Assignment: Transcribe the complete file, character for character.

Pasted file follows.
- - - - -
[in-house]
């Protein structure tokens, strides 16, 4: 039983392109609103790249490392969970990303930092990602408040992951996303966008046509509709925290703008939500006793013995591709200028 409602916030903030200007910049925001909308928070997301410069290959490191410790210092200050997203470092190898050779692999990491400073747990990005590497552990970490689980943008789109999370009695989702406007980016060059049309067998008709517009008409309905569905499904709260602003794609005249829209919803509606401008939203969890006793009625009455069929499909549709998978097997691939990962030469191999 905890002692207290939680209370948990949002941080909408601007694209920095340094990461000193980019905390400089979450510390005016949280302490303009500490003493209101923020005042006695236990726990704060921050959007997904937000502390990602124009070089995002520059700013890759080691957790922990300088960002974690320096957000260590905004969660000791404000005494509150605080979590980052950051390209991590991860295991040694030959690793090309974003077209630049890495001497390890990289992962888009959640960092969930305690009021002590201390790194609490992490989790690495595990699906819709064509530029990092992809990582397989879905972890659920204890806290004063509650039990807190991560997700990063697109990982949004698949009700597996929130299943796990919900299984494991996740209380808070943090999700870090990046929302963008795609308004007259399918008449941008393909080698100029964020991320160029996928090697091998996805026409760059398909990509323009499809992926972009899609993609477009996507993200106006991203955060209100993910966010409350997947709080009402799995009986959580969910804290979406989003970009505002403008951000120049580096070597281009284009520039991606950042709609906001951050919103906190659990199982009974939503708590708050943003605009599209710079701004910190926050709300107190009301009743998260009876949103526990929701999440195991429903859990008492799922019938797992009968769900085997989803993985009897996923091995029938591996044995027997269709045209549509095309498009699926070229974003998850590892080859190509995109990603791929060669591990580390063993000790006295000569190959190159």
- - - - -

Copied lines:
[in-house]
């Protein structure tokens, strides 16, 4: 039983392109609103790249490392969970990303930092990602408040992951996303966008046509509709925290703008939500006793013995591709200028 409602916030903030200007910049925001909308928070997301410069290959490191410790210092200050997203470092190898050779692999990491400073747990990005590497552990970490689980943008789109999370009695989702406007980016060059049309067998008709517009008409309905569905499904709260602003794609005249829209919803509606401008939203969890006793009625009455069929499909549709998978097997691939990962030469191999 905890002692207290939680209370948990949002941080909408601007694209920095340094990461000193980019905390400089979450510390005016949280302490303009500490003493209101923020005042006695236990726990704060921050959007997904937000502390990602124009070089995002520059700013890759080691957790922990300088960002974690320096957000260590905004969660000791404000005494509150605080979590980052950051390209991590991860295991040694030959690793090309974003077209630049890495001497390890990289992962888009959640960092969930305690009021002590201390790194609490992490989790690495595990699906819709064509530029990092992809990582397989879905972890659920204890806290004063509650039990807190991560997700990063697109990982949004698949009700597996929130299943796990919900299984494991996740209380808070943090999700870090990046929302963008795609308004007259399918008449941008393909080698100029964020991320160029996928090697091998996805026409760059398909990509323009499809992926972009899609993609477009996507993200106006991203955060209100993910966010409350997947709080009402799995009986959580969910804290979406989003970009505002403008951000120049580096070597281009284009520039991606950042709609906001951050919103906190659990199982009974939503708590708050943003605009599209710079701004910190926050709300107190009301009743998260009876949103526990929701999440195991429903859990008492799922019938797992009968769900085997989803993985009897996923091995029938591996044995027997269709045209549509095309498009699926070229974003998850590892080859190509995109990603791929060669591990580390063993000790006295000569190959190159």